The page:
On Wednesday, November 20, 2013, there will be an important public meeting in the city of London concerning the Kincardine Nuclear Wastedump. The meeting is from 7:00-9:00pm and will be held in Wolf Performance Hall at the Central Library Downtown London, 251 Dundas St. For more information please contact London City Councilors: Joni Baechler, or Bud Polhill (519) 661-5095. See poster for details.
The Long-Term Energy Plan review now underway in Ontario demands our attention despite its sleep-inducing name. The choices the Wynne government makes will affect your pocket book, our economic competitiveness and the health of our environment.
Last week, the Star wrote a story about the fears of a conservation agency, Wildlands League, that there will be serious repercussions to the habitats of endangered species if Ontario bends over backwards to accommodate industries as it embarked on “modernization of approvals” under the Endangered Species Act.
The story was in the paper on Wednesday. By Thursday, environmental groups emailed to say they believed a cabinet decision was imminent.
Additional directions: Heading northbound on Bathurst, there is a small green sign on a wooden stake on the east side of Bathurst Street, about 50m north of Keith Ave. It's labeled "Jokers Hill Trails". But the turn-off for the (unmarked) gravel-road Bathurst spur is about 50m further north on the west side of Bathurst. If people miss it and get to Davis Drive (aka Hsy 9) they can turn around and head south - it's a lot easier to see the turn-off when you're heading southbound.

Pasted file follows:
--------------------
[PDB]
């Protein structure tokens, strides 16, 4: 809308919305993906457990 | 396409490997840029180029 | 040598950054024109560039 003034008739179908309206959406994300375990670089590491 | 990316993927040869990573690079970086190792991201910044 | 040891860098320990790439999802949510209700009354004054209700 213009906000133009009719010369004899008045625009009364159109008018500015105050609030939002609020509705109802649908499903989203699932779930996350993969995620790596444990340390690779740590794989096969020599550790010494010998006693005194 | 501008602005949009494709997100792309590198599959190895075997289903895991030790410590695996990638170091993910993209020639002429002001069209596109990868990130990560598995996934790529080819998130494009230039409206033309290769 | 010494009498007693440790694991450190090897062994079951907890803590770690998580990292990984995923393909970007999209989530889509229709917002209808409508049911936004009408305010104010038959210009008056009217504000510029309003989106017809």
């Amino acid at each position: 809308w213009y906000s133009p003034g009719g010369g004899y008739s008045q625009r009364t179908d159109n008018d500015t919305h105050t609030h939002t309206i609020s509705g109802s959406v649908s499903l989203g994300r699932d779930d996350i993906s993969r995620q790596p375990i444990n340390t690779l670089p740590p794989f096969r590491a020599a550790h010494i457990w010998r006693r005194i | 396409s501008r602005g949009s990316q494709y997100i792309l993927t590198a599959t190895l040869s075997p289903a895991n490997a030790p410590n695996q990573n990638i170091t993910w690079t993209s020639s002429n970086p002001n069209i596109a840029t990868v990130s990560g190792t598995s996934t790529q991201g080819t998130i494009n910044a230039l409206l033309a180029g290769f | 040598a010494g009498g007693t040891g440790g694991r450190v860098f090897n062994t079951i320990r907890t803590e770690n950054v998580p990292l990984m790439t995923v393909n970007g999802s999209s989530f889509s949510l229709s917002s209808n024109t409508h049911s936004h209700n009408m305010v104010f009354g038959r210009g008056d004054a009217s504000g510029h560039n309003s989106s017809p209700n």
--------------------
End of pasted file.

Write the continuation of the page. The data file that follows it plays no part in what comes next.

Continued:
On Tuesday October 22, Sierra Club Ontario, Sierra Club Peel Region Group and Credit Valley Conservation hosted a tree planting at Erindale Park, Mississauga. This event concludes Sierra Club Ontario’s tree planting for the season. We had a turnout of 11 volunteers and we managed to plant 143 trees, making our Grand Total 925 trees this year! The club joined with Credit Valley Conservation for four tree planting events this year, which took place in Streetsville Memorial Park, Meadowvale Conservation Area, Birchwood Park and finally Erindale Park.
Ontario’s oldest nuclear plant pleads its case this week for a few more years of active life.
But nuclear skeptics say it’s time to bring down the axe on the Pickering nuclear station.
It’s an old debate that pits hardened nuclear campaigners such as Greenpeace against low-profile supporters such as the Pickering Soccer Club.
It comes to a head because the Pickering station’s operating license runs out this year. But Ontario Power Generation, which owns and operates the plant, wants to keep the station running until about 2020.
The company wants to continue the operation without doing an environmental impact assessment, and without performing a major overhaul of the aging station.